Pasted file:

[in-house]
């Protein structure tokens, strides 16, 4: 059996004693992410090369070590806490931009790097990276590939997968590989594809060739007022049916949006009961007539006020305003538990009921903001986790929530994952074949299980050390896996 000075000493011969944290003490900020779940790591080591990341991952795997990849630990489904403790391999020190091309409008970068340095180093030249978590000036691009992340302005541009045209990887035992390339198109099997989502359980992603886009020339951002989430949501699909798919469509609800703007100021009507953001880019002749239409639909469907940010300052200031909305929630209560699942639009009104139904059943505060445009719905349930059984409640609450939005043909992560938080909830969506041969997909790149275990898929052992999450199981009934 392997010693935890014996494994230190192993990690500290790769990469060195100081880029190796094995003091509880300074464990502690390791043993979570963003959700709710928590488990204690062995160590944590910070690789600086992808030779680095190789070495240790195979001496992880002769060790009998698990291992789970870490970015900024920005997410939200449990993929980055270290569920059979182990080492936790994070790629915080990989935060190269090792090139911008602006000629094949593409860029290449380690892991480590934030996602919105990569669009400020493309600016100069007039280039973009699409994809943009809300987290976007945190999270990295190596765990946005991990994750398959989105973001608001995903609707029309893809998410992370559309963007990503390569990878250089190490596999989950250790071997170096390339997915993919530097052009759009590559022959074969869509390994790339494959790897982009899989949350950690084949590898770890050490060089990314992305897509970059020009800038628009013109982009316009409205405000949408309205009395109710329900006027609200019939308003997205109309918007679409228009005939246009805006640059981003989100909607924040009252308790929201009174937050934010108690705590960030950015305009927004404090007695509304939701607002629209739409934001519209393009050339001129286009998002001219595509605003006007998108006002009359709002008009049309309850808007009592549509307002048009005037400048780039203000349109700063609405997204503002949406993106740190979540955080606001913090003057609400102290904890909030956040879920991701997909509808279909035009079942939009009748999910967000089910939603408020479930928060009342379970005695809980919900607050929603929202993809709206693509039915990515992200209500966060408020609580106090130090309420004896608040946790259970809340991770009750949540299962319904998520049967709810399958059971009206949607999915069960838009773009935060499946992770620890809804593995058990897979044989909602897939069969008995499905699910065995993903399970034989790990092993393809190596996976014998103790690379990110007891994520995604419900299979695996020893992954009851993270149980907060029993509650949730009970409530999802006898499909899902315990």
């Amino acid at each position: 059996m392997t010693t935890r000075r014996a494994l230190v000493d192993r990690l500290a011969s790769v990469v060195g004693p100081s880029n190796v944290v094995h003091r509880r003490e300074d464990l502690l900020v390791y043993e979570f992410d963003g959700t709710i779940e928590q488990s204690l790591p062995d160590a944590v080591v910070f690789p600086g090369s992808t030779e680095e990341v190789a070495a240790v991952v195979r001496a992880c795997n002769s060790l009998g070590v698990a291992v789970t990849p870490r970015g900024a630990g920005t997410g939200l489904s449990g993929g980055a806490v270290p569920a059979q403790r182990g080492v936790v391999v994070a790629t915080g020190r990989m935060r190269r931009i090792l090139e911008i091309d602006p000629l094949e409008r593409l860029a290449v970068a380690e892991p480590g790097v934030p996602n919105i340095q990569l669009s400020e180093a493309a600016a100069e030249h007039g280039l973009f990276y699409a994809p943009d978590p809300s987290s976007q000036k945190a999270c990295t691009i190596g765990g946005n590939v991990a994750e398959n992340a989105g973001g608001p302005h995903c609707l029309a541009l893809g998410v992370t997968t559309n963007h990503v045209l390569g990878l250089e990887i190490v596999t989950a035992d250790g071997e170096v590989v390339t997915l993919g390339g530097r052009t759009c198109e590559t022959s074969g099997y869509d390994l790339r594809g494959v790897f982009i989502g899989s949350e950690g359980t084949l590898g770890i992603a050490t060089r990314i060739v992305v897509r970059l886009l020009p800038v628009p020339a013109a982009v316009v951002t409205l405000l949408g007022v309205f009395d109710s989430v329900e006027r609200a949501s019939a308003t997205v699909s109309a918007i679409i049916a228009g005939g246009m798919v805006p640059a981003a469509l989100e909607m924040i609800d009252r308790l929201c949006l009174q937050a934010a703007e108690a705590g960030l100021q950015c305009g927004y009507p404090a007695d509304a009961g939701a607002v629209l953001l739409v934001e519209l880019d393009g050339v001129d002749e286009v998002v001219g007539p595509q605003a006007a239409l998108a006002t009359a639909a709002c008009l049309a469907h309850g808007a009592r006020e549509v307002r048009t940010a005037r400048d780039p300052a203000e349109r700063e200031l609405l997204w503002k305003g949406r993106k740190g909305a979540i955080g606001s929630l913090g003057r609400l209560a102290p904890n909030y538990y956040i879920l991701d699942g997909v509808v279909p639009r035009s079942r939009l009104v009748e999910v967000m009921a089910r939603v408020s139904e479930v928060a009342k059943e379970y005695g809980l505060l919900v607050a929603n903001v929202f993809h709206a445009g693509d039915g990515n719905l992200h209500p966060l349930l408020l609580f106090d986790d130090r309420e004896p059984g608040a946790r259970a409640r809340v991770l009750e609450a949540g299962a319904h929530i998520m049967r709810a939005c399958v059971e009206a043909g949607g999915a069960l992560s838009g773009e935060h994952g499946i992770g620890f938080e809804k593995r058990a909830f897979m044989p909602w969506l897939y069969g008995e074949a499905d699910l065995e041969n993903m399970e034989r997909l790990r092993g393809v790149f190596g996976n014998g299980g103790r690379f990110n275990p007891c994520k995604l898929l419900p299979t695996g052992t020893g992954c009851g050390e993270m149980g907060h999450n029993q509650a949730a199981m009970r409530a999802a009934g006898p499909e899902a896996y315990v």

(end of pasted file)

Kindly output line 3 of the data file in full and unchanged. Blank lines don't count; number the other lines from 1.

């Amino acid at each position: 059996m392997t010693t935890r000075r014996a494994l230190v000493d192993r990690l500290a011969s790769v990469v060195g004693p100081s880029n190796v944290v094995h003091r509880r003490e300074d464990l502690l900020v390791y043993e979570f992410d963003g959700t709710i779940e928590q488990s204690l790591p062995d160590a944590v080591v910070f690789p600086g090369s992808t030779e680095e990341v190789a070495a240790v991952v195979r001496a992880c795997n002769s060790l009998g070590v698990a291992v789970t990849p870490r970015g900024a630990g920005t997410g939200l489904s449990g993929g980055a806490v270290p569920a059979q403790r182990g080492v936790v391999v994070a790629t915080g020190r990989m935060r190269r931009i090792l090139e911008i091309d602006p000629l094949e409008r593409l860029a290449v970068a380690e892991p480590g790097v934030p996602n919105i340095q990569l669009s400020e180093a493309a600016a100069e030249h007039g280039l973009f990276y699409a994809p943009d978590p809300s987290s976007q000036k945190a999270c990295t691009i190596g765990g946005n590939v991990a994750e398959n992340a989105g973001g608001p302005h995903c609707l029309a541009l893809g998410v992370t997968t559309n963007h990503v045209l390569g990878l250089e990887i190490v596999t989950a035992d250790g071997e170096v590989v390339t997915l993919g390339g530097r052009t759009c198109e590559t022959s074969g099997y869509d390994l790339r594809g494959v790897f982009i989502g899989s949350e950690g359980t084949l590898g770890i992603a050490t060089r990314i060739v992305v897509r970059l886009l020009p800038v628009p020339a013109a982009v316009v951002t409205l405000l949408g007022v309205f009395d109710s989430v329900e006027r609200a949501s019939a308003t997205v699909s109309a918007i679409i049916a228009g005939g246009m798919v805006p640059a981003a469509l989100e909607m924040i609800d009252r308790l929201c949006l009174q937050a934010a703007e108690a705590g960030l100021q950015c305009g927004y009507p404090a007695d509304a009961g939701a607002v629209l953001l739409v934001e519209l880019d393009g050339v001129d002749e286009v998002v001219g007539p595509q605003a006007a239409l998108a006002t009359a639909a709002c008009l049309a469907h309850g808007a009592r006020e549509v307002r048009t940010a005037r400048d780039p300052a203000e349109r700063e200031l609405l997204w503002k305003g949406r993106k740190g909305a979540i955080g606001s929630l913090g003057r609400l209560a102290p904890n909030y538990y956040i879920l991701d699942g997909v509808v279909p639009r035009s079942r939009l009104v009748e999910v967000m009921a089910r939603v408020s139904e479930v928060a009342k059943e379970y005695g809980l505060l919900v607050a929603n903001v929202f993809h709206a445009g693509d039915g990515n719905l992200h209500p966060l349930l408020l609580f106090d986790d130090r309420e004896p059984g608040a946790r259970a409640r809340v991770l009750e609450a949540g299962a319904h929530i998520m049967r709810a939005c399958v059971e009206a043909g949607g999915a069960l992560s838009g773009e935060h994952g499946i992770g620890f938080e809804k593995r058990a909830f897979m044989p909602w969506l897939y069969g008995e074949a499905d699910l065995e041969n993903m399970e034989r997909l790990r092993g393809v790149f190596g996976n014998g299980g103790r690379f990110n275990p007891c994520k995604l898929l419900p299979t695996g052992t020893g992954c009851g050390e993270m149980g907060h999450n029993q509650a949730a199981m009970r409530a999802a009934g006898p499909e899902a896996y315990v």